In the first months of the year, the markets of commodities had important increases of prices, where the prices of petroleum and minerals stand out. These increases of prices have constituted an important and unexpected surplus for those countries whose economy is sustained in some strategic natural resource, as it is the case of Chile, for example.
In the first three months of the present year, the state cupper firm (CODELCO) transferred to the state treasury 700 million dollars, by concept of surpluses generated thanks to the record prices that reached the copper in the international markets. In the last month a great discussion has untied with respect to what the government should do with this surpluses. The economic system based on rules as much for the monetary policy as for the fiscal policy, prevents that these resources can be spend extremely in the economy. In fact to introduce these dollars surpluses would mean to generate an excess of supply, which would appreciate much more the currency of the country, affecting the external competitiveness.
A lot of proposals have been listened to and it has been decided to save those resources abroad, in such a way that in the future when the economic situation would not be so good, those resources plus the generated interests, could be used. This is the economic logic of the saving that all people have. We save a dollar because we hope to have that dollar plus interests in the future. Nobody would save if somebody knows that he is going to have less of a dollar in the future.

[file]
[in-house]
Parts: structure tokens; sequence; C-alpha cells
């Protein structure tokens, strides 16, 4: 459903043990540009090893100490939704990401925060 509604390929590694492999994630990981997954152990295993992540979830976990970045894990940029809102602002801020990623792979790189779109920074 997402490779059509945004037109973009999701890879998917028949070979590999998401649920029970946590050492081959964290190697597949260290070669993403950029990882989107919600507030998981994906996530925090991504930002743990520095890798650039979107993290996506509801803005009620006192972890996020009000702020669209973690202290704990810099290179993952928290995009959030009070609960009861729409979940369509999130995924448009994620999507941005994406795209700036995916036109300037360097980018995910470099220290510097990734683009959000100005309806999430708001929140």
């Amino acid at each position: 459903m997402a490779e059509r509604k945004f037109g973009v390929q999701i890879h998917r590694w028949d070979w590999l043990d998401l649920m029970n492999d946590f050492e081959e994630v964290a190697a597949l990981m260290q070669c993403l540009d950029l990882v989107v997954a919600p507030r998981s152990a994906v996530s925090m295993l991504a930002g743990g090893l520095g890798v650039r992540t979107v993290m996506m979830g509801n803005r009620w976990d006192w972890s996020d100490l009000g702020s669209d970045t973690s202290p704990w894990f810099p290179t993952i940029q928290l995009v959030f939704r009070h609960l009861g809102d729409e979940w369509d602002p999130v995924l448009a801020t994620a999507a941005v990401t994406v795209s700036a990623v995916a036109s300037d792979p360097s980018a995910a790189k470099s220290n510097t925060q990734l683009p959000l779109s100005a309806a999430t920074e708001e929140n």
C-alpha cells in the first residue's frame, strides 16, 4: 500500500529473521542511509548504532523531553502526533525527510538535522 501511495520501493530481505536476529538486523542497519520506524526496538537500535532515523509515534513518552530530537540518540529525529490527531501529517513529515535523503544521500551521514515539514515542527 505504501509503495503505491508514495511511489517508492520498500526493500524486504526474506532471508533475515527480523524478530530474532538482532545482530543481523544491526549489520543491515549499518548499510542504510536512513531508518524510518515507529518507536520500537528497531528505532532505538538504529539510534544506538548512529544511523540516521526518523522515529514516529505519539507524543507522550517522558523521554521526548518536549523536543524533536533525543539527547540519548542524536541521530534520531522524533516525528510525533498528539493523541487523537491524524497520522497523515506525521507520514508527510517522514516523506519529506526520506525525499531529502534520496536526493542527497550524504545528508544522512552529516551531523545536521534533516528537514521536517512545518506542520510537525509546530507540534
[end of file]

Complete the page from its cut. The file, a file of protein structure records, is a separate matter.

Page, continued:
If we think that Venezuela is also a mono-producing country, that is also generating important surpluses by the high price of petroleum, it is logical to think that they are looking for forms to use those surpluses in a way that for each dollar they spend or invest, they can receive more than a dollar in the future. If for Chile the best option were to save in a bank, it seems that for the Venezuela, the best option is to put that money in Bolivia.
Unofficially, I have the information that they have already placed 100 million dollars in hydrocarbons projects, bank, among other things. Then, we do not have to believe the story that the money that enters the country is unconditional aid. Probably Venezuelans have good intentions and they really want to help us, but at the time to see the returns, obvious that they will hope to receive that dollar that they have put plus an extra gain. The question is: From where is it going to come that extra? I hope it is not going to be money taken from the Bolivians pockets. Or stated in another from: What is the price they are paying for opening our country to them? I hope it is not a cheap price.